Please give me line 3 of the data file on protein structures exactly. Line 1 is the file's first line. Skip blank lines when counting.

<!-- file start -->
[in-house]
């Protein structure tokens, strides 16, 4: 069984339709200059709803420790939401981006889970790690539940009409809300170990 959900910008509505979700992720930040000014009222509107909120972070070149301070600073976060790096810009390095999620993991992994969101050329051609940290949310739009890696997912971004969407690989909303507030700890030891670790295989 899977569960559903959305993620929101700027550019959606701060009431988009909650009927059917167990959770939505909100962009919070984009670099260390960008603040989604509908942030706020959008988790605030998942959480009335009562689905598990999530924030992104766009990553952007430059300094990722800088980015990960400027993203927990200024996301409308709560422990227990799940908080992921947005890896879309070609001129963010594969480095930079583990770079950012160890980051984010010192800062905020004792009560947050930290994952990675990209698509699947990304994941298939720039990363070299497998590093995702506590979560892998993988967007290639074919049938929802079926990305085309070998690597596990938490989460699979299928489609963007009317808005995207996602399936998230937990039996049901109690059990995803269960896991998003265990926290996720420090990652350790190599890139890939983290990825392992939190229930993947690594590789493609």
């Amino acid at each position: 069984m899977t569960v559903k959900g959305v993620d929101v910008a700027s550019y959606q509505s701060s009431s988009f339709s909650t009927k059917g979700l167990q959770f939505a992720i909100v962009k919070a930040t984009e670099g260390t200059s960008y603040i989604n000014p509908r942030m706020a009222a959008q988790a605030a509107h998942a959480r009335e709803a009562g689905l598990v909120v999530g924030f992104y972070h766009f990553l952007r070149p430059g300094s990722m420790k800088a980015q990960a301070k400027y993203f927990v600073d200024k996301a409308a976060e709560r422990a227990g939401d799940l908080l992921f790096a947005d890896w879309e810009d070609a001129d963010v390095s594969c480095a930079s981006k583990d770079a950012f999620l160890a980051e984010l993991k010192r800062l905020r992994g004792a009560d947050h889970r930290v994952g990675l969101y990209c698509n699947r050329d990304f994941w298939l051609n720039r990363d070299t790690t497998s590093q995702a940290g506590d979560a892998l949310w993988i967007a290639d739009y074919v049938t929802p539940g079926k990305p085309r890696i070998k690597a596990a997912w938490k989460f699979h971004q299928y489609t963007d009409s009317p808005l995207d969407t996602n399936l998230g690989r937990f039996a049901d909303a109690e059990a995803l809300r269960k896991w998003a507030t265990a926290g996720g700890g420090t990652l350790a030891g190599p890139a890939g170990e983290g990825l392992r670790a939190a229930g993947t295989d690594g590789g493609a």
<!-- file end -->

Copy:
């Amino acid at each position: 069984m899977t569960v559903k959900g959305v993620d929101v910008a700027s550019y959606q509505s701060s009431s988009f339709s909650t009927k059917g979700l167990q959770f939505a992720i909100v962009k919070a930040t984009e670099g260390t200059s960008y603040i989604n000014p509908r942030m706020a009222a959008q988790a605030a509107h998942a959480r009335e709803a009562g689905l598990v909120v999530g924030f992104y972070h766009f990553l952007r070149p430059g300094s990722m420790k800088a980015q990960a301070k400027y993203f927990v600073d200024k996301a409308a976060e709560r422990a227990g939401d799940l908080l992921f790096a947005d890896w879309e810009d070609a001129d963010v390095s594969c480095a930079s981006k583990d770079a950012f999620l160890a980051e984010l993991k010192r800062l905020r992994g004792a009560d947050h889970r930290v994952g990675l969101y990209c698509n699947r050329d990304f994941w298939l051609n720039r990363d070299t790690t497998s590093q995702a940290g506590d979560a892998l949310w993988i967007a290639d739009y074919v049938t929802p539940g079926k990305p085309r890696i070998k690597a596990a997912w938490k989460f699979h971004q299928y489609t963007d009409s009317p808005l995207d969407t996602n399936l998230g690989r937990f039996a049901d909303a109690e059990a995803l809300r269960k896991w998003a507030t265990a926290g996720g700890g420090t990652l350790a030891g190599p890139a890939g170990e983290g990825l392992r670790a939190a229930g993947t295989d690594g590789g493609a």